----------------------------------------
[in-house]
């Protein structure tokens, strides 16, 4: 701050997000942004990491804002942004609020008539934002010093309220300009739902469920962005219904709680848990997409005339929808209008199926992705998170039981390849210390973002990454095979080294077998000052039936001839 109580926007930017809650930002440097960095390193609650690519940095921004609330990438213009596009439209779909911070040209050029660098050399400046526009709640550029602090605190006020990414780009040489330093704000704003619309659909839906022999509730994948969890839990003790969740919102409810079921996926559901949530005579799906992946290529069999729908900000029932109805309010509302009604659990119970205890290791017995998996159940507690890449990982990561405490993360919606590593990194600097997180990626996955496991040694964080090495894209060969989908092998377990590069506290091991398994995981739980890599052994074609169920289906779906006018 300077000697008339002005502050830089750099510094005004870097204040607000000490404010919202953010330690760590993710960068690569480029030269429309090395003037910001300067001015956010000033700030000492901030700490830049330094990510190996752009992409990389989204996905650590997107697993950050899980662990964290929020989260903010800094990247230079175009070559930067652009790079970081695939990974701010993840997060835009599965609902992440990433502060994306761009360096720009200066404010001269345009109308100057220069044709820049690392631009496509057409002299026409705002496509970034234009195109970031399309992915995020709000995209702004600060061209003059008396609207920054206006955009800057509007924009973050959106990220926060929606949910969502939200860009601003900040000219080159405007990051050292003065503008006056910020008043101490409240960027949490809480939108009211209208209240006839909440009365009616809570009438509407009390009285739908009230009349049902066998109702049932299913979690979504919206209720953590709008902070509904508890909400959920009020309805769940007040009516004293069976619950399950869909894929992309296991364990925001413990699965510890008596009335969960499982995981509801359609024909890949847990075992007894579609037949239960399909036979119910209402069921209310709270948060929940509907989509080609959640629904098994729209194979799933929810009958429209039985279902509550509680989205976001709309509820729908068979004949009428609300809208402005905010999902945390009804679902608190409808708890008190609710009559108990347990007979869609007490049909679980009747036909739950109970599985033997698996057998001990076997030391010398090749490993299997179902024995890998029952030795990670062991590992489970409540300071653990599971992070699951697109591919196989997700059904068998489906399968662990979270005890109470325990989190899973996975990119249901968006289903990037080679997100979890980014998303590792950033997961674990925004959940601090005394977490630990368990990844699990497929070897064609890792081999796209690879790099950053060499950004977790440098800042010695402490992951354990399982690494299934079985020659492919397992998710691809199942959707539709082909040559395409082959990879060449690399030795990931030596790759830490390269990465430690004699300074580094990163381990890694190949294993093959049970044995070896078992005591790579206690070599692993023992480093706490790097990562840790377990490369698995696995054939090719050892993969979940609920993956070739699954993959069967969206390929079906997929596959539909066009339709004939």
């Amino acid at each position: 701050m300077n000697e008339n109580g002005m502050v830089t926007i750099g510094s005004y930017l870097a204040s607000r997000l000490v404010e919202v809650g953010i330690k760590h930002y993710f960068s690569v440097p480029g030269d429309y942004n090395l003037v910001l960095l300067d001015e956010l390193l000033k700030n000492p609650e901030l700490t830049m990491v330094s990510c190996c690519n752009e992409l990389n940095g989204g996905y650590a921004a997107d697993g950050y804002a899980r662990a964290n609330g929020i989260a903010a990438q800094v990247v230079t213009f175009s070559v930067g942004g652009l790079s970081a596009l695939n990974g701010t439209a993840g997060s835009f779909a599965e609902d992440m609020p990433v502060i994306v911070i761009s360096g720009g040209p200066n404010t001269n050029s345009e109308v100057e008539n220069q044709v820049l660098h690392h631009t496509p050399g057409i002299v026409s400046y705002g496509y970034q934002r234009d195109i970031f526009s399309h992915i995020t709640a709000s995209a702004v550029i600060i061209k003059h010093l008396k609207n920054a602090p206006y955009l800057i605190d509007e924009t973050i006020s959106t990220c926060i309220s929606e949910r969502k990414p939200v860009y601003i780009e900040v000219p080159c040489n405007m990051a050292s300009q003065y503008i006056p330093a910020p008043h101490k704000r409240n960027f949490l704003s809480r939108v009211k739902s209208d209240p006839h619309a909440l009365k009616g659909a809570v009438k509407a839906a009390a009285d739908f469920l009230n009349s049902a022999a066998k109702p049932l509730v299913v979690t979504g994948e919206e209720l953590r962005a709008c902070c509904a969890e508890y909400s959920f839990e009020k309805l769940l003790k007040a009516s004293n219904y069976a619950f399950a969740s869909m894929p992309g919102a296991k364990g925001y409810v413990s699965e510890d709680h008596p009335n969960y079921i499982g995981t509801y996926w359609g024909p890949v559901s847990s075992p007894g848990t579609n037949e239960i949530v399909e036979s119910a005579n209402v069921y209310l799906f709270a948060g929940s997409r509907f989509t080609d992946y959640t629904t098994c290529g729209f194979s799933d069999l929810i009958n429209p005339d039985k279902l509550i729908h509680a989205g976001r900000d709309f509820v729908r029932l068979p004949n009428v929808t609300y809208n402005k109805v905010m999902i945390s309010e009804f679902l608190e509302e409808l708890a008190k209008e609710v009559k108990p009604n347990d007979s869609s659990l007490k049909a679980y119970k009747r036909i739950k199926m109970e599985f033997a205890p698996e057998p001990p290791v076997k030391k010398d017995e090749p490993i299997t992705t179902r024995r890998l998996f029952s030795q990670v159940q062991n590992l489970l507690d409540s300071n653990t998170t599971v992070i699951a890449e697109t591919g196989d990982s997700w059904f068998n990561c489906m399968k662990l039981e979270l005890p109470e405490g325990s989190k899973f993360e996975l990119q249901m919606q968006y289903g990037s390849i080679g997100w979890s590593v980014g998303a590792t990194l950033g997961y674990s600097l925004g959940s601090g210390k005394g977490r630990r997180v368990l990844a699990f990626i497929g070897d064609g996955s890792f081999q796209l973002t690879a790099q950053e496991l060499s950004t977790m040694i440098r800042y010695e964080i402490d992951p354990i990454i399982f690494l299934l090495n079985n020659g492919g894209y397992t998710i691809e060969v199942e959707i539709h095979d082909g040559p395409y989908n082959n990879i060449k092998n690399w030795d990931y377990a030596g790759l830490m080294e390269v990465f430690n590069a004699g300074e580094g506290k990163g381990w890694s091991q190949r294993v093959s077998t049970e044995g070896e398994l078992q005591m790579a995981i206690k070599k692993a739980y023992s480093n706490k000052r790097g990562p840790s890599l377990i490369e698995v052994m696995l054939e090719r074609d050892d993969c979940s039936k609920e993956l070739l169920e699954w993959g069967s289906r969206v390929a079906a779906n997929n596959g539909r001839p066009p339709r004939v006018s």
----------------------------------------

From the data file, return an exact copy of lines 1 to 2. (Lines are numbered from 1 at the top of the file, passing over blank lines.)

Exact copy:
[in-house]
């Protein structure tokens, strides 16, 4: 701050997000942004990491804002942004609020008539934002010093309220300009739902469920962005219904709680848990997409005339929808209008199926992705998170039981390849210390973002990454095979080294077998000052039936001839 109580926007930017809650930002440097960095390193609650690519940095921004609330990438213009596009439209779909911070040209050029660098050399400046526009709640550029602090605190006020990414780009040489330093704000704003619309659909839906022999509730994948969890839990003790969740919102409810079921996926559901949530005579799906992946290529069999729908900000029932109805309010509302009604659990119970205890290791017995998996159940507690890449990982990561405490993360919606590593990194600097997180990626996955496991040694964080090495894209060969989908092998377990590069506290091991398994995981739980890599052994074609169920289906779906006018 300077000697008339002005502050830089750099510094005004870097204040607000000490404010919202953010330690760590993710960068690569480029030269429309090395003037910001300067001015956010000033700030000492901030700490830049330094990510190996752009992409990389989204996905650590997107697993950050899980662990964290929020989260903010800094990247230079175009070559930067652009790079970081695939990974701010993840997060835009599965609902992440990433502060994306761009360096720009200066404010001269345009109308100057220069044709820049690392631009496509057409002299026409705002496509970034234009195109970031399309992915995020709000995209702004600060061209003059008396609207920054206006955009800057509007924009973050959106990220926060929606949910969502939200860009601003900040000219080159405007990051050292003065503008006056910020008043101490409240960027949490809480939108009211209208209240006839909440009365009616809570009438509407009390009285739908009230009349049902066998109702049932299913979690979504919206209720953590709008902070509904508890909400959920009020309805769940007040009516004293069976619950399950869909894929992309296991364990925001413990699965510890008596009335969960499982995981509801359609024909890949847990075992007894579609037949239960399909036979119910209402069921209310709270948060929940509907989509080609959640629904098994729209194979799933929810009958429209039985279902509550509680989205976001709309509820729908068979004949009428609300809208402005905010999902945390009804679902608190409808708890008190609710009559108990347990007979869609007490049909679980009747036909739950109970599985033997698996057998001990076997030391010398090749490993299997179902024995890998029952030795990670062991590992489970409540300071653990599971992070699951697109591919196989997700059904068998489906399968662990979270005890109470325990989190899973996975990119249901968006289903990037080679997100979890980014998303590792950033997961674990925004959940601090005394977490630990368990990844699990497929070897064609890792081999796209690879790099950053060499950004977790440098800042010695402490992951354990399982690494299934079985020659492919397992998710691809199942959707539709082909040559395409082959990879060449690399030795990931030596790759830490390269990465430690004699300074580094990163381990890694190949294993093959049970044995070896078992005591790579206690070599692993023992480093706490790097990562840790377990490369698995696995054939090719050892993969979940609920993956070739699954993959069967969206390929079906997929596959539909066009339709004939």